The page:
Oct 21, 2019 8:16 AM
Amenta meets r-selected mermaids
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He feeds the baby! The greens take so many pictures.

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Mermaids are presumably also taking many pictures, but since their cameras are built into their suits this is less visible. 

Fed babies curl up and go to sleep on their attached adults. The mermaid in the water conveys through translation by their land-suited compatriots that when the grey wants to go back on land the baby can in fact be detached safely. 

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The grey eventually does detach the baby and pat it and send it off to its parent.

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The parent carefully attaches the baby to their tail and waves at the grey as they leave before swimming back to camp. 

Eventually, between the two groups, they're sure to get enough vocabulary accumulated for machine translation to start working reasonably well sooner than later. 

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Machine translation is much better at writing than at sound, especially sound with phonemes it wasn't trained on; what have they got in writing?

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Their suit projectors can totally do writing! They have a lot of random books in their suit computers! 

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That's great! They can feed those into their own computers and get written machine translation working on it, with some bugs since they don't have anybody legitimately fluent in both to push patches.

"We are delighted to meet you! We don't think our name for our species can be rendered in your language," writes their computer.

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"We are also delighted to meet you! We have devised a method for rendering our phonemes into your writing; it isn't exact, but by representing our hard phonemes as some of your consonants and our soft phonemes as vowels we think we have devised a way to transfer our speech into yours with better-than-random correlation! We are, then, the Keoatiek."

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"We are the Amentans! The green handling the linguistics will say that aloud now."

"Amentans," says the green.

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The mermaid computers record this. "We're probably going to call you aliens or land-walkers, at least for a while," the lead mermaid admits. "We can't pronounce that very well."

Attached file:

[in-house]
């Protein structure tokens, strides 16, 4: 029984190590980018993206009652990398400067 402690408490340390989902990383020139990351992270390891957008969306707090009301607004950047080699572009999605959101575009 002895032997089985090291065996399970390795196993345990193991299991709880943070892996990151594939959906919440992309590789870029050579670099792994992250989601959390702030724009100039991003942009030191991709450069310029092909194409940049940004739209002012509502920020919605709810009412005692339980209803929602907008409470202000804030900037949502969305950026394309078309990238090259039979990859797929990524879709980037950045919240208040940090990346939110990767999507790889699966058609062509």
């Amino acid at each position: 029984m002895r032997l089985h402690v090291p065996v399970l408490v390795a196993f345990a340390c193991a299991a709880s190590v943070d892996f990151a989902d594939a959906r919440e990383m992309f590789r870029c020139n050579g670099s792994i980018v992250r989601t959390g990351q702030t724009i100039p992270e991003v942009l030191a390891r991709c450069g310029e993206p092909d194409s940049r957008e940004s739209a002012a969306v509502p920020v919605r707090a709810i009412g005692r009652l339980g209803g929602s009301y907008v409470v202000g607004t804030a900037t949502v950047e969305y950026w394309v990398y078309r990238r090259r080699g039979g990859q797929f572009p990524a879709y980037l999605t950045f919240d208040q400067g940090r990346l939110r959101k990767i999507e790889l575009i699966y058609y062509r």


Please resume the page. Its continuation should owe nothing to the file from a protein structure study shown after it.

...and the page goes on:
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"That's okay. Keoatiek isn't very easy to say either. We have stories about imaginary creatures that look sort of like you called 'merpeople', which means people who live in the sea, and we might sometimes call you that."

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"That sounds totally reasonable!" 

One of the other mermaids points to an Amentan's hair and says, "The colorful things on your heads, are they hats or part of your body?"

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"They're parts of our body! The colors signal which caste we're part of."

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The mermaids confer briefly. "Caste? That's not translating very well."

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"Amentans have six castes. We inherit them from our parents, and they let us know what sorts of jobs we will be good at. It's more complicated than that, of course. The caste we didn't bring an example of is orange. The ones we have here are blue, grey, green, yellow, and purple."

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"Oh! That must complicate adoption a lot, but I think I see. It would make eugenics a lot more precise, too, wouldn't it."

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"It does help with eugenics! We don't have a lot of adoption but when we do it's within castes."

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"...You don't have a lot of adoption?" 

This seems to concern the mermaids. Like, a lot. 

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"Most people prefer to keep their own children and arrange to be able to do that. When there are children whose parents die usually their family members will take them in."

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There is more discussion among the mermaids. 

"How large are your clutches?" the leader finally asks. 

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"- we usually have one baby at a time, sometimes two."

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"Oh. Yes, that would result in much less adoption! We lay clutches of hundreds of eggs at a time, and we usually can't find adoptive parents for all the ones the birth mother doesn't take home."

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"Do many of you lay eggs?"

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"--We're not biological hermaphrodites, if that's what you mean, and we sterilize for all major crimes, and have a number of compensated voluntary sterilization programs, so less than half of everyone who survives to adulthood has biological children at at some point."

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"That would still multiply your population - enormously - every generation," say the Amentans, after some frantic whispered discussion.

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